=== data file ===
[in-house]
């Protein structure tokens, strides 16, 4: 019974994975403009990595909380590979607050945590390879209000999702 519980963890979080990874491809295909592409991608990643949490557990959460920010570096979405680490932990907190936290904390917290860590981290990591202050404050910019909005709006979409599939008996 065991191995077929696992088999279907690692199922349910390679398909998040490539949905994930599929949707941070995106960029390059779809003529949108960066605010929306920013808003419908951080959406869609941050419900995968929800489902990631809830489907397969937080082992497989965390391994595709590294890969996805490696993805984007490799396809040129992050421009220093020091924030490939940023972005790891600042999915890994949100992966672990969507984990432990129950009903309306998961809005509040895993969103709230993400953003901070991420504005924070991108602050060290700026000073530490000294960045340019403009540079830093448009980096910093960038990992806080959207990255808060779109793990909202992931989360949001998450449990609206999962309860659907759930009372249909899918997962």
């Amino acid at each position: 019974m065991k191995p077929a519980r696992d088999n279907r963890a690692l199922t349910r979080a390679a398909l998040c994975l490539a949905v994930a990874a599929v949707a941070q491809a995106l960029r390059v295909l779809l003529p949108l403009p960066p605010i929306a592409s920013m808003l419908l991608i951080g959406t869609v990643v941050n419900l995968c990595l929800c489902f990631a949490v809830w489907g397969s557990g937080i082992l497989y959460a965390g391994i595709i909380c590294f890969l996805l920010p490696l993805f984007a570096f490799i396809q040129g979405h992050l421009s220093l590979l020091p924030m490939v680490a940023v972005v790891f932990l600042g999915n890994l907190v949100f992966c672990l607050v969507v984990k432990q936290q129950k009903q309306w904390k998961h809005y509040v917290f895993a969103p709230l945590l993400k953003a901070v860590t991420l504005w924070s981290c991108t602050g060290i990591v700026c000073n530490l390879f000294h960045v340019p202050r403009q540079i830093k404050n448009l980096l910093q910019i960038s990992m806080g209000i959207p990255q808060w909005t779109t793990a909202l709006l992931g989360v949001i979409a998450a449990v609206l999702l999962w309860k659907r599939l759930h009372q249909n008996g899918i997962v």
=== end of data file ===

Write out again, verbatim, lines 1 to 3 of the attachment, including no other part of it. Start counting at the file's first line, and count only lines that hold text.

[in-house]
């Protein structure tokens, strides 16, 4: 019974994975403009990595909380590979607050945590390879209000999702 519980963890979080990874491809295909592409991608990643949490557990959460920010570096979405680490932990907190936290904390917290860590981290990591202050404050910019909005709006979409599939008996 065991191995077929696992088999279907690692199922349910390679398909998040490539949905994930599929949707941070995106960029390059779809003529949108960066605010929306920013808003419908951080959406869609941050419900995968929800489902990631809830489907397969937080082992497989965390391994595709590294890969996805490696993805984007490799396809040129992050421009220093020091924030490939940023972005790891600042999915890994949100992966672990969507984990432990129950009903309306998961809005509040895993969103709230993400953003901070991420504005924070991108602050060290700026000073530490000294960045340019403009540079830093448009980096910093960038990992806080959207990255808060779109793990909202992931989360949001998450449990609206999962309860659907759930009372249909899918997962």
């Amino acid at each position: 019974m065991k191995p077929a519980r696992d088999n279907r963890a690692l199922t349910r979080a390679a398909l998040c994975l490539a949905v994930a990874a599929v949707a941070q491809a995106l960029r390059v295909l779809l003529p949108l403009p960066p605010i929306a592409s920013m808003l419908l991608i951080g959406t869609v990643v941050n419900l995968c990595l929800c489902f990631a949490v809830w489907g397969s557990g937080i082992l497989y959460a965390g391994i595709i909380c590294f890969l996805l920010p490696l993805f984007a570096f490799i396809q040129g979405h992050l421009s220093l590979l020091p924030m490939v680490a940023v972005v790891f932990l600042g999915n890994l907190v949100f992966c672990l607050v969507v984990k432990q936290q129950k009903q309306w904390k998961h809005y509040v917290f895993a969103p709230l945590l993400k953003a901070v860590t991420l504005w924070s981290c991108t602050g060290i990591v700026c000073n530490l390879f000294h960045v340019p202050r403009q540079i830093k404050n448009l980096l910093q910019i960038s990992m806080g209000i959207p990255q808060w909005t779109t793990a909202l709006l992931g989360v949001i979409a998450a449990v609206l999702l999962w309860k659907r599939l759930h009372q249909n008996g899918i997962v």